VIDEO: Rocket Explosion A ‘Tragedy’ But Not Devastating Blow

The director of Rice Space Institute weighs in on the Antares malfunction.


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A commercial supply ship bound for the International Space Station exploded moments after liftoff Tuesday. The unmanned rocket was carrying 5,000 pounds of cargo for NASA.


Tuesday evening’s explosion of a rocket packed with experiments and supplies for the International Space Station is not a huge setback for private space travel.

David Alexander directs Rice University Space Institute. He says the explosion of the Antares rocket shortly after launch in Virginia is tragic, but not a crippling blow — either for NASA or the private space industry. He says there are other ways to make sure the ISS has what it needs to continue its work.

“With Space X’s launches — they have a different kind of rocket system. The Russians just went up successfully today with the Progress spacecraft. Although, I think, we’re pushing toward less reliance on the Russians,” says Alexander.

The company that built the malfunctioning rocket, Orbital Sciences, will have to make sure that whatever caused the explosion isn’t a systemic flaw with the engines.

“They’ve had a number of successful launches. They’re a very good company. They’ll do all the right due diligence to find out what the problem was, and correct it, and determine whether it’s something they should worry about on future launches,” says Alexander.

Alexander says when past private space launches failed, the companies involved learned from their mistakes. He’s also heartened to learn that some of the experiments that were lost in last night’s explosion will likely be replicated for future launches.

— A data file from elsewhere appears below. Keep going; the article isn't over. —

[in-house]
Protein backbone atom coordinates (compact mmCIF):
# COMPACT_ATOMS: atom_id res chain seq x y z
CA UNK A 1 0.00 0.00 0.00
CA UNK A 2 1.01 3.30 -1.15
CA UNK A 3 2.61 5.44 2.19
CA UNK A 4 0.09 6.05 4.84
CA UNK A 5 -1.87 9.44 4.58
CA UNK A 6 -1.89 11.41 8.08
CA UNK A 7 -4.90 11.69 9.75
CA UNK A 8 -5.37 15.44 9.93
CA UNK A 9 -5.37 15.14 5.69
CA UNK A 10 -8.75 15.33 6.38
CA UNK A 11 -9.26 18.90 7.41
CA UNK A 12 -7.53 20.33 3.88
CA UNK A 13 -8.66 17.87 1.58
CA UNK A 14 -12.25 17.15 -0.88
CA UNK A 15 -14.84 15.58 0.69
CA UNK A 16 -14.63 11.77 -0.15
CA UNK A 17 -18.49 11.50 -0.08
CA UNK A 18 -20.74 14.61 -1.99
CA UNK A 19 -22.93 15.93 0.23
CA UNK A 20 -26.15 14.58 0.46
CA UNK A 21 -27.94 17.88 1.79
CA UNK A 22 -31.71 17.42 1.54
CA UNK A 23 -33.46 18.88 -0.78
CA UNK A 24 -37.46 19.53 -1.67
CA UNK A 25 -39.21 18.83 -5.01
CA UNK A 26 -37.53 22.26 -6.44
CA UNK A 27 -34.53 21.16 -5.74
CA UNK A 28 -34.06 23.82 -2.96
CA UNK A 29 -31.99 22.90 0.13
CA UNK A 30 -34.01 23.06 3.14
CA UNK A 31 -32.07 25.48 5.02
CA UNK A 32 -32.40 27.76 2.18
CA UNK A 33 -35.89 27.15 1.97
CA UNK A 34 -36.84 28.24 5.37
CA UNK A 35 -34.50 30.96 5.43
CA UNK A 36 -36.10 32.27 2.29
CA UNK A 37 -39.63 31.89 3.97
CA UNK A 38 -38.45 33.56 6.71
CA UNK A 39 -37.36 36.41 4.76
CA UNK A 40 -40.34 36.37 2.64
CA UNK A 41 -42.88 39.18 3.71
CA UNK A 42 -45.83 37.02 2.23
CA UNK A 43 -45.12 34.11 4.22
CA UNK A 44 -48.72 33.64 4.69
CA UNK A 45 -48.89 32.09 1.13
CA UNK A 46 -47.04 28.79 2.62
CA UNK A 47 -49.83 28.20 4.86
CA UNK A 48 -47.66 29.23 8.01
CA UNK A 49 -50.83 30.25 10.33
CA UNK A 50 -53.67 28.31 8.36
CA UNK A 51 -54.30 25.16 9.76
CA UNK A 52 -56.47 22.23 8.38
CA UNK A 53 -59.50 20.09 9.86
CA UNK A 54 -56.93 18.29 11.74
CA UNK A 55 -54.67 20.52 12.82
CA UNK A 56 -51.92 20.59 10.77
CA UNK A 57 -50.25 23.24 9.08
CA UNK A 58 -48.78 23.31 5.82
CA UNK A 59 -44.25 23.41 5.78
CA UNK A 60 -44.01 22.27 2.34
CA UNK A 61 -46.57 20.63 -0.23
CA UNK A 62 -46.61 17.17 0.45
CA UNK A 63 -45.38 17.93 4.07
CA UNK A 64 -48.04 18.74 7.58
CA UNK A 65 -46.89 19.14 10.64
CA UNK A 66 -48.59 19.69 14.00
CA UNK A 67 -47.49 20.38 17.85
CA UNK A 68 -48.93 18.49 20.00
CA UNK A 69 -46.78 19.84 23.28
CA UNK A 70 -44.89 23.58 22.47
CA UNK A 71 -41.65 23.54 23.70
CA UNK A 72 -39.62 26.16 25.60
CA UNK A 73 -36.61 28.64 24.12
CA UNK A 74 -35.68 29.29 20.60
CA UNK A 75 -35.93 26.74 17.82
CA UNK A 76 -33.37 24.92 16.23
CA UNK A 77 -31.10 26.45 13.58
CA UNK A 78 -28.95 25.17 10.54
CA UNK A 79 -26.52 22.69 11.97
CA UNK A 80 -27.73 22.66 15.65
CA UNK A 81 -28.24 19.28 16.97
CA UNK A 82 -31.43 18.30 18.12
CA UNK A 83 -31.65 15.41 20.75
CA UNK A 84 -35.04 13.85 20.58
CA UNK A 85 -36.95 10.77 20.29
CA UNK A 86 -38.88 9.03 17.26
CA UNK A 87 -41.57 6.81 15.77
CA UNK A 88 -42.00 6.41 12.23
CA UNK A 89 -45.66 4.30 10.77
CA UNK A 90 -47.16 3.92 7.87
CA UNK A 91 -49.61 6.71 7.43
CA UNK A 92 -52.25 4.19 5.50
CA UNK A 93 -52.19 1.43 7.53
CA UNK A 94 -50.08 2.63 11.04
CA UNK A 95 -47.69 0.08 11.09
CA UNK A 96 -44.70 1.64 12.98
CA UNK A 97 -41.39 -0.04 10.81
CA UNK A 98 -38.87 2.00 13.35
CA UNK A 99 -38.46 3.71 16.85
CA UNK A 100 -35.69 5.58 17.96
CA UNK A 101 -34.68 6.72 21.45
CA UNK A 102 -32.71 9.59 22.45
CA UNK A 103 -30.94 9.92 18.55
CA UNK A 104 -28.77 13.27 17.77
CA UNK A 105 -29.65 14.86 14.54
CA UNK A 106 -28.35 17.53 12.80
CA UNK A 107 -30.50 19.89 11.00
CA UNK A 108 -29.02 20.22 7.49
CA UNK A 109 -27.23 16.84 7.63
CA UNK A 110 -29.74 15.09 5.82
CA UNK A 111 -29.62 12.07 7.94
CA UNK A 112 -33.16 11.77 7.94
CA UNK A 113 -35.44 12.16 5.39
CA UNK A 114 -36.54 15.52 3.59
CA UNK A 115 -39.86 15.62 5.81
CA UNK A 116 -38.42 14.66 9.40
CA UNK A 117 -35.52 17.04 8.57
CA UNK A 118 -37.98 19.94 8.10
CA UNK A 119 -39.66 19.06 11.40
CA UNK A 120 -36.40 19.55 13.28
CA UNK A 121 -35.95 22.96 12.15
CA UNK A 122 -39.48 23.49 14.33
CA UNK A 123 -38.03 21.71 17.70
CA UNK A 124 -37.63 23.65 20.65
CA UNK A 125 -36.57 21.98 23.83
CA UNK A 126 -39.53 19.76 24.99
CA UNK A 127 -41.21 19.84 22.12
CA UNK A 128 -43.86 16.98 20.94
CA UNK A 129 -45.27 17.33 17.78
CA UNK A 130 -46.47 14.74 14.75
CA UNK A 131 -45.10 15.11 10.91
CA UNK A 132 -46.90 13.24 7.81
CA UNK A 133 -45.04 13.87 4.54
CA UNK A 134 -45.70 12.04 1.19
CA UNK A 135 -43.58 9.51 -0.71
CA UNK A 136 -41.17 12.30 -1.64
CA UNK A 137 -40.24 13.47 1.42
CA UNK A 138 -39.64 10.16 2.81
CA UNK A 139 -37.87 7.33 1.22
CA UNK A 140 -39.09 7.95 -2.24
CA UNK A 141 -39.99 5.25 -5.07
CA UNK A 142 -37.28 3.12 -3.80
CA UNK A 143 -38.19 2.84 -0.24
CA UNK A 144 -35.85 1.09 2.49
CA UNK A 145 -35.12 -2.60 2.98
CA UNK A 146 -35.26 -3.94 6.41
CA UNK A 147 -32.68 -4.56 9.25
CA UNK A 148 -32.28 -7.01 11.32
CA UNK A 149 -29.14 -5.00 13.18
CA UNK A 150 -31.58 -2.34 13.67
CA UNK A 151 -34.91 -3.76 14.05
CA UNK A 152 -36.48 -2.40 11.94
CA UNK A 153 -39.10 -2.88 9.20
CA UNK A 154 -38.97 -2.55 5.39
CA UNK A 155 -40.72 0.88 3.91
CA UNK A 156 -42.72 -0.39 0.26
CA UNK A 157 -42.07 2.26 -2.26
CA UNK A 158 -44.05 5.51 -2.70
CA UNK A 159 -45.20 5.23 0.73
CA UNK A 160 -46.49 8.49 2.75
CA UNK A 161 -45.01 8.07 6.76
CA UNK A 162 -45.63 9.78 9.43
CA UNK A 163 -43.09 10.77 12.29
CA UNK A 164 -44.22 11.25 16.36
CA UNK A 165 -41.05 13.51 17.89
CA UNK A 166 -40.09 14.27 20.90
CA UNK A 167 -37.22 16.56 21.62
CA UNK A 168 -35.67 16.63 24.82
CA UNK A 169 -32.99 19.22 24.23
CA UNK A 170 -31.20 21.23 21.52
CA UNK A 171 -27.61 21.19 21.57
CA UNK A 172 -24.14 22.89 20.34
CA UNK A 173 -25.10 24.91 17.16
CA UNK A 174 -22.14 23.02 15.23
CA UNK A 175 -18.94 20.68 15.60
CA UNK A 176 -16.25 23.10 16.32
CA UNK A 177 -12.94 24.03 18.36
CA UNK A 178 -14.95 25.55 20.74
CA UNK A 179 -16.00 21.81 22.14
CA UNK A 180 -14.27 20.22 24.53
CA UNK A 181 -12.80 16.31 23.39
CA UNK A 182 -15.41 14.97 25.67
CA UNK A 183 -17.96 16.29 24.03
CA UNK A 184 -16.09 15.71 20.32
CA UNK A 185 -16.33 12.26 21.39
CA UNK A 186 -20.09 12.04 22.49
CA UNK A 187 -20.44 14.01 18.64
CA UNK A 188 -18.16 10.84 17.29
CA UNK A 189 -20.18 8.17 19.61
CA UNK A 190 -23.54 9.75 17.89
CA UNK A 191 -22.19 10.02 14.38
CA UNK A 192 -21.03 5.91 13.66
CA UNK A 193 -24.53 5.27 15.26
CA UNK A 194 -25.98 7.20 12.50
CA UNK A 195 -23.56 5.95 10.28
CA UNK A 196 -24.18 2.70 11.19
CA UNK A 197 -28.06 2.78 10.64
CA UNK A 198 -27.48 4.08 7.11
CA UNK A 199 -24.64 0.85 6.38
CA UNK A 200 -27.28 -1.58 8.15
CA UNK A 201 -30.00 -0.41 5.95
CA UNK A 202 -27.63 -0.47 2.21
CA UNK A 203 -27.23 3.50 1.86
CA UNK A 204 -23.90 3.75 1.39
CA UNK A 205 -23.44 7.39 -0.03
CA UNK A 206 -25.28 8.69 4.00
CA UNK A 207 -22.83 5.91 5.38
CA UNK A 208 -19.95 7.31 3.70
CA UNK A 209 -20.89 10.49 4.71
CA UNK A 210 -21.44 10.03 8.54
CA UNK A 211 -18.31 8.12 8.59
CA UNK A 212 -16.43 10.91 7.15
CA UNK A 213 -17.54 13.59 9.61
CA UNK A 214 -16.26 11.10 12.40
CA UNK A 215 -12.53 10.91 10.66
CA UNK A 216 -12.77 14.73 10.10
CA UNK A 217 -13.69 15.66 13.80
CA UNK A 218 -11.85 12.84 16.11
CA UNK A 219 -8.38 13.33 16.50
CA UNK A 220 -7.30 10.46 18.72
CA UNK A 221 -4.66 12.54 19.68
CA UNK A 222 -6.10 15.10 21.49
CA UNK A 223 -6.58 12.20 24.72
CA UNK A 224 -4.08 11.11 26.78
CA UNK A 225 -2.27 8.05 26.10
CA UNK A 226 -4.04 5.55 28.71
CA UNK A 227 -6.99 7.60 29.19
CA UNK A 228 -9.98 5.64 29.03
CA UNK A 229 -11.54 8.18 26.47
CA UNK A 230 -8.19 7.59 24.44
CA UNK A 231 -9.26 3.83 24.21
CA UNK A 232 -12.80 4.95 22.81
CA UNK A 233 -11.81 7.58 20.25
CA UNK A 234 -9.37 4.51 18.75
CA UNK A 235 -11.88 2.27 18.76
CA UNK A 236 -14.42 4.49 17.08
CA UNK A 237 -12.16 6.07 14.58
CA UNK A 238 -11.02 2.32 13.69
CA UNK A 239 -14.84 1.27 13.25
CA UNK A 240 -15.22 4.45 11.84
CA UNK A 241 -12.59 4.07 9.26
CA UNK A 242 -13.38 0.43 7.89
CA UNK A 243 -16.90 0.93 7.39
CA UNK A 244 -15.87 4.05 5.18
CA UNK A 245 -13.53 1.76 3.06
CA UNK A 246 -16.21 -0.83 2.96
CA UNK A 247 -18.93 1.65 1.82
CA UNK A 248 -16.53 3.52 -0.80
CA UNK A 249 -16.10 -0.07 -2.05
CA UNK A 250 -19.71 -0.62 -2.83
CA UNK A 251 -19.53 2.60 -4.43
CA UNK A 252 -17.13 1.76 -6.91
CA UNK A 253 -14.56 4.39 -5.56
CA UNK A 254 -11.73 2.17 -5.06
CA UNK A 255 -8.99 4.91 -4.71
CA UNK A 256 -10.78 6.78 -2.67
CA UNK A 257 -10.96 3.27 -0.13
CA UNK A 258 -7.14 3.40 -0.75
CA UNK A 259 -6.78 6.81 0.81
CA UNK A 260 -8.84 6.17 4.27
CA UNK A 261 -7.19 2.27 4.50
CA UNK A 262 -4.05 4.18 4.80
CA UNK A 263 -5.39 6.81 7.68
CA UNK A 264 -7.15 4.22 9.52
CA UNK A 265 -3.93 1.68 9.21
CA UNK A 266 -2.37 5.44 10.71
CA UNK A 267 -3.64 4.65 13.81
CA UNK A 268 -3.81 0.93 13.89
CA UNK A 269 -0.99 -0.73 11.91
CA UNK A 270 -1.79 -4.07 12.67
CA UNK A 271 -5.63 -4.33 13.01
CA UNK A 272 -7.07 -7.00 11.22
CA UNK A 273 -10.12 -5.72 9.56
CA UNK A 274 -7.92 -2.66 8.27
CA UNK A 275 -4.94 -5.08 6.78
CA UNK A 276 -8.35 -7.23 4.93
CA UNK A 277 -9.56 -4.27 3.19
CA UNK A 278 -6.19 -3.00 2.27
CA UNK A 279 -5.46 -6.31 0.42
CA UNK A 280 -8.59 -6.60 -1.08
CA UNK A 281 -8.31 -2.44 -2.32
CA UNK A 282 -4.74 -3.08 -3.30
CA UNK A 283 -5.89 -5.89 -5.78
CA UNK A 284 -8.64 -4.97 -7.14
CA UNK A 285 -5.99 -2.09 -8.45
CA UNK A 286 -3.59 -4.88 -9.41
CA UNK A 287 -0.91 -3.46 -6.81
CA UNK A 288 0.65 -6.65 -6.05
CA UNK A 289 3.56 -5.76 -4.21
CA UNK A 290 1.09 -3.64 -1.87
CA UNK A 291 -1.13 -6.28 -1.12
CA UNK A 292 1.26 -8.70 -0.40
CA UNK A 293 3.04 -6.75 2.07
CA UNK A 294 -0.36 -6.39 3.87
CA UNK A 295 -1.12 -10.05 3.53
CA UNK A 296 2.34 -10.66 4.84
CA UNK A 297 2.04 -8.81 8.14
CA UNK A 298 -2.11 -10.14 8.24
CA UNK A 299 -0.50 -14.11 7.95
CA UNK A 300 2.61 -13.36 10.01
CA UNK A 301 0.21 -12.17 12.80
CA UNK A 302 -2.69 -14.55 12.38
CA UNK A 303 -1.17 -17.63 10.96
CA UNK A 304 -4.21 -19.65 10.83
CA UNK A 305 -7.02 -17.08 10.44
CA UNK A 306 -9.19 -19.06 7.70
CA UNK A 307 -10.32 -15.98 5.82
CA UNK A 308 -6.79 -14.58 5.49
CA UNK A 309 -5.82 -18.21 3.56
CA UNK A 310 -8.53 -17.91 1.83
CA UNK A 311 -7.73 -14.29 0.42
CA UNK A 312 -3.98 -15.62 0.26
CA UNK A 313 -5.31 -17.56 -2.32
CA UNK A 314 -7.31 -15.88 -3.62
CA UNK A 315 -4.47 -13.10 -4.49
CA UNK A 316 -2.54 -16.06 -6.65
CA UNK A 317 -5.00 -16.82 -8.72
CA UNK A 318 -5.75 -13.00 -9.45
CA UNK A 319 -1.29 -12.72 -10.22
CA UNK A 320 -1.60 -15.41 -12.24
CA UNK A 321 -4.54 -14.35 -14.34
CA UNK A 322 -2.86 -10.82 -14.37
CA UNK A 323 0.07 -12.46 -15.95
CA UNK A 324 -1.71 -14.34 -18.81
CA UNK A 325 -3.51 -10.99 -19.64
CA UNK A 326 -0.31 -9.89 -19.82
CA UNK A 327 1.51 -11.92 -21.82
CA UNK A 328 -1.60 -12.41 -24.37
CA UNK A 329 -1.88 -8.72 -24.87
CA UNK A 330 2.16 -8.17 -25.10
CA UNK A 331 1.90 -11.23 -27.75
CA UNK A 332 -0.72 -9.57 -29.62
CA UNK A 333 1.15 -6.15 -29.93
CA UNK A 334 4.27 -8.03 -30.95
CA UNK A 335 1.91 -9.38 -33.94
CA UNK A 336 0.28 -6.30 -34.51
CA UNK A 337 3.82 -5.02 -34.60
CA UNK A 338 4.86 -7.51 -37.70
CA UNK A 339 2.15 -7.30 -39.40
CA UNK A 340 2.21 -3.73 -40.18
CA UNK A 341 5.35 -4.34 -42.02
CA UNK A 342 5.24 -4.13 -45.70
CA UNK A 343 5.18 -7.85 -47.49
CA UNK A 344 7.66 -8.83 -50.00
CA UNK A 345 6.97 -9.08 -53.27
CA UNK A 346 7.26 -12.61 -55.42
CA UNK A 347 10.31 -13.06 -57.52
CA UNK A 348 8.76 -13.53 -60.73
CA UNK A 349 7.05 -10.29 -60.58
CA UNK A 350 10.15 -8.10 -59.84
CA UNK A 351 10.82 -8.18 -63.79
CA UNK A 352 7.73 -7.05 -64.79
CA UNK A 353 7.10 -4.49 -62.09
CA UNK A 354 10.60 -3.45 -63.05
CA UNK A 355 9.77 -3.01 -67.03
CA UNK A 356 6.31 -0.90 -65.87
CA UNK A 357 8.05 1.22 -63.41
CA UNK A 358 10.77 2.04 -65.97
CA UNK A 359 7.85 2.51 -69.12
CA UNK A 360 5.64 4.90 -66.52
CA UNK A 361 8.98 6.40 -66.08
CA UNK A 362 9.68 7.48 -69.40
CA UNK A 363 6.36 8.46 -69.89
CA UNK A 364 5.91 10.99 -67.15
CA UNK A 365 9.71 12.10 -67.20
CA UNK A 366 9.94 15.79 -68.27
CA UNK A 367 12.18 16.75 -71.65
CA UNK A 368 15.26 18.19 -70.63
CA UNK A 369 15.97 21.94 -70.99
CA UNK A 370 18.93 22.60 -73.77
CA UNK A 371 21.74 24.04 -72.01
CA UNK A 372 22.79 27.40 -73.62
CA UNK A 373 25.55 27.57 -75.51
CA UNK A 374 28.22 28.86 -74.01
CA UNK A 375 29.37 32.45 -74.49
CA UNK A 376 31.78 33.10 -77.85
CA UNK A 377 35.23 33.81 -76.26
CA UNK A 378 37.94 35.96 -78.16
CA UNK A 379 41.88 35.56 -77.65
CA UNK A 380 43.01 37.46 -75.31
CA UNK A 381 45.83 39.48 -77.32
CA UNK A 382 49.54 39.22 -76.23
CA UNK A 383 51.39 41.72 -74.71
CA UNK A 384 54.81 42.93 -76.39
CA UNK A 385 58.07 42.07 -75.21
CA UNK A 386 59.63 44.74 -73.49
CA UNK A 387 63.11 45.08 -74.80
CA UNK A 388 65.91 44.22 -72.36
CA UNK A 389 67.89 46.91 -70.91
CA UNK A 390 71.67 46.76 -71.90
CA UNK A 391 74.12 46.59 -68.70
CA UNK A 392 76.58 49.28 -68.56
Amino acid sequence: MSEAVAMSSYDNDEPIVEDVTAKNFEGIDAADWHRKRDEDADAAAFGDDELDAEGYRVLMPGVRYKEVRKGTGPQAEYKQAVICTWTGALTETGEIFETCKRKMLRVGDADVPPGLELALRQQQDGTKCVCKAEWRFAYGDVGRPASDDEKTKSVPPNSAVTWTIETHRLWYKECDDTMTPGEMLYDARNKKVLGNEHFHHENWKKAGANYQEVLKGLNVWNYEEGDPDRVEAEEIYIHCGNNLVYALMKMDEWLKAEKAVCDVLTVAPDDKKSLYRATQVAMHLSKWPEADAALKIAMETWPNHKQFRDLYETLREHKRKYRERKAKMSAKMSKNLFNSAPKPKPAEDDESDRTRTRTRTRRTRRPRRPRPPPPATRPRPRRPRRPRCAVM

NASA held a news conference Tuesday October 28 following the mishap that occurred at NASA’s Wallops Flight Facility in Virginia during the attempted launch of Orbital Sciences Corp’s Antares rocket and Cygnus cargo spacecraft to the International Space Station. Briefing participants were, Bill Gerstenmaier, associate administrator of NASA’s Human Exploration and Operations Mission Directorate, Frank Culbertson, Executive Vice President and General Manager of Advanced Programs Group at Orbital Sciences Corp, Bill Wrobel, director of NASA’s Wallops Flight Facility, and Mike Suffredini, NASA’s International Space Station Program Manager.

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David Pitman

David Pitman


David was HPM’s local Morning Edition host from 2009 to 2020 -- when he was moved to the position of Technical Director of Houston Matters with Craig Cohen, and Town Square with Ernie Manouse. David has extensive public and commercial broadcast journalism and production experience dating back to 1993 –...

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